The lifetime employment ban contained in Section 503(a) of the Act, 35 P.S. § 10225.503(a), violates due process guaranteed by Article I Section I of the Pennsylvania Constitution because it goes beyond the necessities of the case and is not substantially related to the Act’s stated objective of protecting older adults. The statutory ban does not have a plainly legitimate sweep because a substantial number of its applications are invalid, making it unconstitutional on its face.
Peake, 216 M.D. 2015 at p. 29.
The Petitioners in Peake included: (1) Resources for Human Development, Inc., a facility covered by OAPSA; (2) Tyrone Peake, a 52-year-old male who was convicted of attempted theft of an automobile at age 18 and served three years of probation; (3) Joan Grey, a 60-year-old female with over 20 years of caregiving experience who was convicted in 1998 of possession of drugs with intent to deliver; (4) Charles Ford, a 55-year-old male with over 30 years of experience as a cook who was convicted of robbery, attempted theft, aggravated assault, and simple assault at the age of 20; (5) Desmond Lowe, a 48-year-old male who, in 1999, borrowed a car from a friend which he later found out was stolen, and pled guilty to theft by receiving stolen property and served two years of probation; and (6) Rudolph Jainlett, a 39-year-old male who wrote a bad check in 1996 and unknowingly borrowed a stolen car from his cousin in 1997, and served a total of five years of probation for those offenses. See Peake, 216 M.D. 2015 at pp. 12 13.
The Commonwealth Court specifically noted that “it defies logic to suggest that every person who has at any time been convicted of any of the crimes listed in Section 503 of the Act, including misdemeanor theft, presents a danger to those in an Act-covered facility.” Id. at pp. 26-27.
Important Takeaways from the Peake Decision
There are three (3) important takeaways from the Peake decision that effect facilities covered by OAPSA that should be highlighted:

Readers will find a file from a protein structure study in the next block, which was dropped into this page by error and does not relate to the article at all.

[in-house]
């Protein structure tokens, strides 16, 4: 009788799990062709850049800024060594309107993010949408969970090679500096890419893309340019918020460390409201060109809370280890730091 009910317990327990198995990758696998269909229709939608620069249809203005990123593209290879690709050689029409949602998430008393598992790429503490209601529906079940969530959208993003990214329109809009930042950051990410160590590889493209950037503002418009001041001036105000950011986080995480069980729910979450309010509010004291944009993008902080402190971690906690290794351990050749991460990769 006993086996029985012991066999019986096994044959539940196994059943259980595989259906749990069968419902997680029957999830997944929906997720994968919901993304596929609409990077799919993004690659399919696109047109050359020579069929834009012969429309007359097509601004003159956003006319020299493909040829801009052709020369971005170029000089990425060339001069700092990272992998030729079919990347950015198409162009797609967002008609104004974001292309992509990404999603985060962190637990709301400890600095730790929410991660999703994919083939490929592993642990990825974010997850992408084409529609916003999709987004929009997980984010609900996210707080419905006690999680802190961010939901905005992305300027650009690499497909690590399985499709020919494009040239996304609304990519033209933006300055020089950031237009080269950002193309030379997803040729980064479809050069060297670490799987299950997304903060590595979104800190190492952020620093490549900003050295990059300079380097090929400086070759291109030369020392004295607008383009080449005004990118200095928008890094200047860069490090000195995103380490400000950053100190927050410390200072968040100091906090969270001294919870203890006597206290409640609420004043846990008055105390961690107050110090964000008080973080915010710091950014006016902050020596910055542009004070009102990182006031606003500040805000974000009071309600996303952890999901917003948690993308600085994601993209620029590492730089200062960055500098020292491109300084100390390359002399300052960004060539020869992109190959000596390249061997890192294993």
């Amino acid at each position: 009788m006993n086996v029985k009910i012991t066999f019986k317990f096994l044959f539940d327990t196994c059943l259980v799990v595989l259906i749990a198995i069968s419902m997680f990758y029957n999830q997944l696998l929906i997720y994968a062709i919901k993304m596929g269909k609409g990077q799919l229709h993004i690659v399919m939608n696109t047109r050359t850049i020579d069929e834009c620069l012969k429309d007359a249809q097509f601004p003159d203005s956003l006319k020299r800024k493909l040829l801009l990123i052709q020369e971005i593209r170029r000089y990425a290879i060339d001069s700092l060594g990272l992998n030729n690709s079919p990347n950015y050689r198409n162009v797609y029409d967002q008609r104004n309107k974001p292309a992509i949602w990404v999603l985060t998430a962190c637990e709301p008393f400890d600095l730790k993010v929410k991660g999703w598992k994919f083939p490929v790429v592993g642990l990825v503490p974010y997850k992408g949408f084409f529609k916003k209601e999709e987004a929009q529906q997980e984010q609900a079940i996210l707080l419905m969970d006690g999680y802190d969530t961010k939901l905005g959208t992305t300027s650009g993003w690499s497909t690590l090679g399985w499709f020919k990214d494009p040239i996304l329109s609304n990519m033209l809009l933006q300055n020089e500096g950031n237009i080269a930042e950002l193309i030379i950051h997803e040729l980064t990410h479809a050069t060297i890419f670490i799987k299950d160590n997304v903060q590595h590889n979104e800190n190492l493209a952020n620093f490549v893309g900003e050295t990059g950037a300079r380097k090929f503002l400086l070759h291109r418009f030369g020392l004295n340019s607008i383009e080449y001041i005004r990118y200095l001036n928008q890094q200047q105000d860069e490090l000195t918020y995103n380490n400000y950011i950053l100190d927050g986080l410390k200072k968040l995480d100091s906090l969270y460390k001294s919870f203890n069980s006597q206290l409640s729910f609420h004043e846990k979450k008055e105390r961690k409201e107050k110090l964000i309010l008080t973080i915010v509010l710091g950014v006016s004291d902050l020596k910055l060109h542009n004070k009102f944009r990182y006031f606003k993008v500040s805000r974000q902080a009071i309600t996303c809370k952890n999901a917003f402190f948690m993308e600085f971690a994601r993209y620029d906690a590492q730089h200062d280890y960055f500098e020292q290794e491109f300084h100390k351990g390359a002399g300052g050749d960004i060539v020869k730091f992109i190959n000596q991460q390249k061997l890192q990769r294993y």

- all applicants seeking employment in facilities covered by OAPSA still must submit a criminal records report to the facility. 35 P.S. § 10225.502;
- facilities covered by OAPSA are no longer blanketly prohibited from hiring applicants who have been convicted of certain enumerated criminal offenses. See 35 P.S. § 10225.503(a) (held unconstitutional by Peake, 216 M.D. 2015 at p. 26);
- employers are, however, still free to decline hiring an individual with a criminal record. See Peake, 216 M.D. at p. 27 (“Act-covered facilities should not be required to employ a person with a criminal record, but they should have the opportunity to assess the situation and exercise their discretion to employ an applicant found to be sufficiently rehabilitated and a good fit for the job.”).
What Does Peake Mean in the Big Picture?
Legislative bodies, courts, and administrative agencies have focused on the issue of reincorporating convicted criminals into meaningful positions in the American workforce. Employers subject to Ban-the-Box laws, OAPSA, or other similar state-mandated or federally mandated laws regarding the hiring of convicted criminals should revisit their hiring policies, applications, online forms, and handbooks to ensure compliance with the changing laws.
 According to the National Employment Law Project, as of December 1, 2015, a total of 19 states have adopted Ban-the-Box policies, including: California, Colorado, Connecticut, Delaware, Georgia, Hawaii, Illinois, Maryland, Massachusetts, Minnesota, Nebraska, New Jersey, New Mexico, New York, Ohio, Oregon, Rhode Island, Vermont, and Virginia. See http://www.nelp.org/publication/ban-the-box-fair-chance-hiring-state-and-local-guide.